What is innovative about charter schools? What do they do that is so unique it has provided traditional public schools with new methods of working with students? I often hear politicians and charter advocates praising charter schools for what they can give public schools in the way of new ideas. I am wondering what innovations they are talking about.
Before I sound off more though, I would like to take this opportunity to thank Valerie Strauss of the Washington Post Answer Sheet for highlighting my blog post telling Bill and Melinda Gates what is hard for teachers. Also, thank you to Diane Ravitch who echoed Valerie’s post with interesting comments of her own. Thanks to all those who responded with their thoughts and ideas.
And another thank you to Valerie for also showcasing teacher Linda Chantal Sullivan’s post on my blog about what troubles teachers working with ELL students. This issue is especially important today and often overlooked.
I would have responded sooner to all this recognition, but I was visiting New York City and left my laptop at home. It was a nice break, and it was hard to leave behind beautiful Central Park in autumn.
Charters were originally supposed to be for teachers to run—to let them explore new ideas. And they started out mostly to help students who weren’t doing well in traditional public schools. Now educational management operators, most with no education background, often for a profit, using tax dollars, run these schools.
What innovations do you see? I really am asking that question hoping to find something new and unique.
Here is a list from the U.S. Department of Education talking about successful charter schools, but I see nothing in that list that good traditional public schools have not done in the past, or could not do in the future. Also, looking through these examples, I see nothing that is truly groundbreaking.
Charter schools, as the story goes, are supposed to be laboratories of innovation that show traditional public schools how to do better. This innovation is intended to drive competition so that, I guess, teachers in Y school will wrack their brains trying to figure out inventions that will revolutionize what they do in the classroom. This will cause teachers in X school, in the next school zone, to one-up those teachers at Y school and come up with something better.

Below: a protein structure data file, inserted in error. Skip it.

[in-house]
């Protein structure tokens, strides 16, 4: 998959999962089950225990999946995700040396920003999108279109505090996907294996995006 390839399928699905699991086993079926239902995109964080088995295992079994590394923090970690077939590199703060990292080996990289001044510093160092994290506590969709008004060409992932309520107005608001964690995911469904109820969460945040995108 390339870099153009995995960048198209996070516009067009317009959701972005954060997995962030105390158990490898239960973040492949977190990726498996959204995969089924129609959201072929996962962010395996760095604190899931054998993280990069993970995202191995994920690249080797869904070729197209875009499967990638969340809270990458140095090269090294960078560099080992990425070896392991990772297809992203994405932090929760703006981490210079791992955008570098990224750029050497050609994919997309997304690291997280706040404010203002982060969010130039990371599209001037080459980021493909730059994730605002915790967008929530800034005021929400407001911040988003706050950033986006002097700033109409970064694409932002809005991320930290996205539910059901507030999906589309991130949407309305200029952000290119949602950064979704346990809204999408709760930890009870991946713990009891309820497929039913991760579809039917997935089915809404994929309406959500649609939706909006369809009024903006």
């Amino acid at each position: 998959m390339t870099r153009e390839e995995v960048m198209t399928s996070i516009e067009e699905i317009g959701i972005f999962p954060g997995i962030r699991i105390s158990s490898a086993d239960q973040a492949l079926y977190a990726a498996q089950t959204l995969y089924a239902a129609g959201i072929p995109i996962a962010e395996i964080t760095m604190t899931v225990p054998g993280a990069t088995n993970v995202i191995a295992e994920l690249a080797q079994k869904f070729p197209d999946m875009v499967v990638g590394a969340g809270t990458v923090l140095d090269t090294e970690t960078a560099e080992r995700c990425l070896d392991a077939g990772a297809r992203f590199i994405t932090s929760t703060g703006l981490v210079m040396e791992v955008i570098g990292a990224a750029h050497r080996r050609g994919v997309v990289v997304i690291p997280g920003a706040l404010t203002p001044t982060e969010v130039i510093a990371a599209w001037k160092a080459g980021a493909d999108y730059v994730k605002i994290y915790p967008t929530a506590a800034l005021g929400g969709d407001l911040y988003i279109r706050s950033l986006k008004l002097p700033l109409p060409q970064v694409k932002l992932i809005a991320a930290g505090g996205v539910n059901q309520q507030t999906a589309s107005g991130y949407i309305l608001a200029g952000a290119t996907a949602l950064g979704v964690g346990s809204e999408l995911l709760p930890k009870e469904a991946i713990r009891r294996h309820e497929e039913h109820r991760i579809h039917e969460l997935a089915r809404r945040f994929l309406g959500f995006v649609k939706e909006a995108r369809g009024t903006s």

Of course, most real teachers recoil at the idea of competing with each other for resources and only wish everyone would work together to help all students! Most teachers care about students in general. They want to see all schools succeed, not just their own. They don’t think in terms of doing better than the school down the street. They focus on their students.
Parents duped into thinking they are getting something special with “choice” are supposed to keep track of all the schools and monitor the innovations, like we pick toothpaste at the grocery store—some want tarter remover and fluoride—others want the whitening and the stuff for sensitive teeth—others want it ALL!
With schools, it is implied, somehow this will fall into place and parents will all get the right toothpaste.
In 2013-14 it was estimated that there were 6,400 charter schools. Charter schools have been around since 1991. In twenty-four years you would think these schools would be providing us with the advancements that would make America proud. Yet, still, we hear nothing but tired criticism of America’s students.
Especially troubling, is that there is no moratorium on the creation of new charter schools. No one is saying STOP! Let’s look at whether we are really getting our money’s worth with these schools. Instead, funding is siphoned from traditional public schools with no proof charter schools are better, more innovative.